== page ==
The abuse directed at Warner's wife Candice and daughters in South Africa both on and off the field, starting in the first Test in Durban, was raised as a contributing factor to Warner's decision, as alleged by CA, to direct Bancroft as to how to tamper with the ball using sandpaper at Newlands, with the knowledge and support of Smith. Warner said it was difficult to go back to where he was mentally at the time of the decision.
"It's tough for me to talk about where my thought space was on that day, given the circumstances that happened in Durban," he said, before reverting to the message he repeated numerous times. "But I'm here to take full responsibility for my actions for the part that I played in what happened on day three in Newlands in Cape Town. I'm extremely sorry and I really regret that, and it's going to be a decision that will stick with me for the rest of my life."
As for questions about where he stood with team-mates, Warner described the national team as "family". "We're mates, we've grown up with each other, we've played on the field for a long time with each other," he said. "It's going to be really tough not to partake in the next 12 months. Not just with the rest of the team but with Steve and Cameron, because we made a decision that was inexcusable and extremely regrettable."
Warner's main intention appeared to be to show contrition for the specifics of the episode in Cape Town like Smith and Bancroft had done, but not to go anywhere beyond that, given the flurry of accusations that have swirled around him in particular.
"To the fans and lovers of the game who've supported and inspired me on my journey as a cricketer I want to sincerely apologise for betraying your trust in me. I have let you down badly," he said. "I hope in time I can find a way to pay for all you've given me and possibly earn your respect again. To my team-mates and support staff I apologise for my actions and I take full responsibility for my part in what happened on day three in the Newlands Test.
"To Cricket Australia I apologise for my actions and the effect it has had on our game under your care and control. I want you to know that I fully support your review into the culture of the Australian cricket team. To South Africa, the players, administrators and fans, I apologise unreservedly for my part in this and I am sorry. I have brought the game into disrepute on your soil. South Africa is a fine cricketing nation, and deserves better from its guests and deserved better from me.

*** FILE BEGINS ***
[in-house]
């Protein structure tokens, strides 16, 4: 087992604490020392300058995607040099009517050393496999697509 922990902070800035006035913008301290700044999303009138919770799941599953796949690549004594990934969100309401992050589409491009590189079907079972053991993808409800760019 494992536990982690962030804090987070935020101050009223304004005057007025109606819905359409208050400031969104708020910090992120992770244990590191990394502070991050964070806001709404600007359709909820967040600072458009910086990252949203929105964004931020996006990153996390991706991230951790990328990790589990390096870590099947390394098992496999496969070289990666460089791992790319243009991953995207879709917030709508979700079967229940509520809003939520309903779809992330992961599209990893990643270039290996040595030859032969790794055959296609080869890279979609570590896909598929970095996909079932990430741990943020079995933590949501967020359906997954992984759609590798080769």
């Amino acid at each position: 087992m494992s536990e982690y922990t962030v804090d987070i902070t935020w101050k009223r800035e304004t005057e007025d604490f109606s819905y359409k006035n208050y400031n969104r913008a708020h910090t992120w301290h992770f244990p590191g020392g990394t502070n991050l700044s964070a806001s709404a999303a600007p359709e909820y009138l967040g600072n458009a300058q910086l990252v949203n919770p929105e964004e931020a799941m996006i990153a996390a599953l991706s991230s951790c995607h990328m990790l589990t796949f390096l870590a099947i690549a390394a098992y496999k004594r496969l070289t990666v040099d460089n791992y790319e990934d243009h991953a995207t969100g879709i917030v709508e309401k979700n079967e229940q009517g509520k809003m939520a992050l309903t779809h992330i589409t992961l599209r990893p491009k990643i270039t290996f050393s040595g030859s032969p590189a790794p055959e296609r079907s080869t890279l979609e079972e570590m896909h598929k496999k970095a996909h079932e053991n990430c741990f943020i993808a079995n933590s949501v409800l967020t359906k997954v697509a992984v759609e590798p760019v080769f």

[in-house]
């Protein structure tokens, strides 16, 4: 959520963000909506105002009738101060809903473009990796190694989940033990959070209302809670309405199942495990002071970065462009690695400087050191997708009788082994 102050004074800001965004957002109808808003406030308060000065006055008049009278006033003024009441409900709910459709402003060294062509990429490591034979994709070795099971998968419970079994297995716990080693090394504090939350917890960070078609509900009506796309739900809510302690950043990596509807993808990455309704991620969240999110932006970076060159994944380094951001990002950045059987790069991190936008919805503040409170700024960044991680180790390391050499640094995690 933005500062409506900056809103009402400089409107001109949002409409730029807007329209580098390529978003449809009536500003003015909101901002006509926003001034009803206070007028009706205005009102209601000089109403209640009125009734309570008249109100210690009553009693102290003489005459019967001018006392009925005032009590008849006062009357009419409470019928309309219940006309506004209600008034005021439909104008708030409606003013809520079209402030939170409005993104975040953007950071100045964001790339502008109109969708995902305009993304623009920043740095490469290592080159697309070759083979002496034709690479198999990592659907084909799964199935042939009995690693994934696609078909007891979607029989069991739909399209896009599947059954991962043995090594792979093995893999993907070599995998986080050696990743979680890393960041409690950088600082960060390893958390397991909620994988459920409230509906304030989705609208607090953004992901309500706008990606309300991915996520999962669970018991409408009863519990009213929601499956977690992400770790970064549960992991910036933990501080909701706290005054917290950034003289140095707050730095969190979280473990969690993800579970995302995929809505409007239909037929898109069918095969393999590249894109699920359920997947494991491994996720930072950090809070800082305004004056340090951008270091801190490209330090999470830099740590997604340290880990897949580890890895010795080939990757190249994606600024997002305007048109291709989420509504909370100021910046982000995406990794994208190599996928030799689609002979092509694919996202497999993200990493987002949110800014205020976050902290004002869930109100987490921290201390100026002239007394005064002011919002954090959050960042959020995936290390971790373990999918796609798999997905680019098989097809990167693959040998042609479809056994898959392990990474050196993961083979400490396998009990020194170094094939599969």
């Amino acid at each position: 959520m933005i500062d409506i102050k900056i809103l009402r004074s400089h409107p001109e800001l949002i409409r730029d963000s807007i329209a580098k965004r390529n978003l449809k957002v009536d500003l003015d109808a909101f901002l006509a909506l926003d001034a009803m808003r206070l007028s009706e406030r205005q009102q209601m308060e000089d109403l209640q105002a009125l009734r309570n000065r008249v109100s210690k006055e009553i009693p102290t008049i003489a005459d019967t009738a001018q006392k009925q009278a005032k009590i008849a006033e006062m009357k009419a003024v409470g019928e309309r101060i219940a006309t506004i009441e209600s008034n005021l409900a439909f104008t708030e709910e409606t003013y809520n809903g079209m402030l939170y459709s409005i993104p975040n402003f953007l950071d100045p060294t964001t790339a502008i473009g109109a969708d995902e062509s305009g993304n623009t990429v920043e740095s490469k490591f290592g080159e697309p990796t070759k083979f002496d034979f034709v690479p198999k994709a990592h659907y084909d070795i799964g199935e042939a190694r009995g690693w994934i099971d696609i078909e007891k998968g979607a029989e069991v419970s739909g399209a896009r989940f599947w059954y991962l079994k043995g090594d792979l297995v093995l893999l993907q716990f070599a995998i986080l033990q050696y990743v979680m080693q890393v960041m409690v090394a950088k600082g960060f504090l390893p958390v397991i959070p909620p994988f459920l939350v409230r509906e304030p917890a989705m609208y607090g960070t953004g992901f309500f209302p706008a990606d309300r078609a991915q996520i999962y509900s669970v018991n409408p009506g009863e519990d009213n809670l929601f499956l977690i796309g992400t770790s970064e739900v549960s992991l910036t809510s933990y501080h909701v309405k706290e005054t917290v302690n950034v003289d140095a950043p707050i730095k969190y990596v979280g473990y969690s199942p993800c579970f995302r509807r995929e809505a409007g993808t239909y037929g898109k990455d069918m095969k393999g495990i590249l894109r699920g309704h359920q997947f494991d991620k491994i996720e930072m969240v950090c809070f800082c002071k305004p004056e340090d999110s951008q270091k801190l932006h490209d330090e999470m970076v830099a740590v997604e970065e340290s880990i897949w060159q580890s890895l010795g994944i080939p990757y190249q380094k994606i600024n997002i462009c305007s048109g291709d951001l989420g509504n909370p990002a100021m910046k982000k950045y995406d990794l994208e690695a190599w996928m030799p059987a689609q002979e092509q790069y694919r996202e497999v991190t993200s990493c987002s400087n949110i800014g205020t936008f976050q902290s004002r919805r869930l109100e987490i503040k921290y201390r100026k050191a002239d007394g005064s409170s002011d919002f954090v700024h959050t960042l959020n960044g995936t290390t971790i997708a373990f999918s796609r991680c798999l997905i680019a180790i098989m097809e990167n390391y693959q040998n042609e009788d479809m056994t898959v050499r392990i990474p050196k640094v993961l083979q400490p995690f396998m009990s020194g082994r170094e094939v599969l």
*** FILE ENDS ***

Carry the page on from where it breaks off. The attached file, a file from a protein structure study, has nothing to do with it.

"To all Australians, whether they're a cricket fan or not, I apologise for my actions, and I'm sorry for the impact those actions have had on our country's reputation. I can honestly say I've only ever wanted to bring glory to my country through playing cricket. In striving to do so I have made a decision which has had the opposite effect and it's one that I'll regret for as long as I live. I do realise that I'm responsible for my own actions and the consequences that brings."
Speaking a little less than two days after Smith and Bancroft made their public apologies, Warner said they had known the implications of making a "horrible" decision. "We know what the consequences are when you make horrible decisions like this," he said. "We let our country down, we made a bad decision, I played my part in that and it's going to take a long time to earn that respect back from the Australian public. It's really hard to sit here today knowing and seeing my friends, my family that are playing in South Africa at the moment in this fourth Test which I wish I was a part of."
Daniel Brettig is an assistant editor at ESPNcricinfo. @danbrettig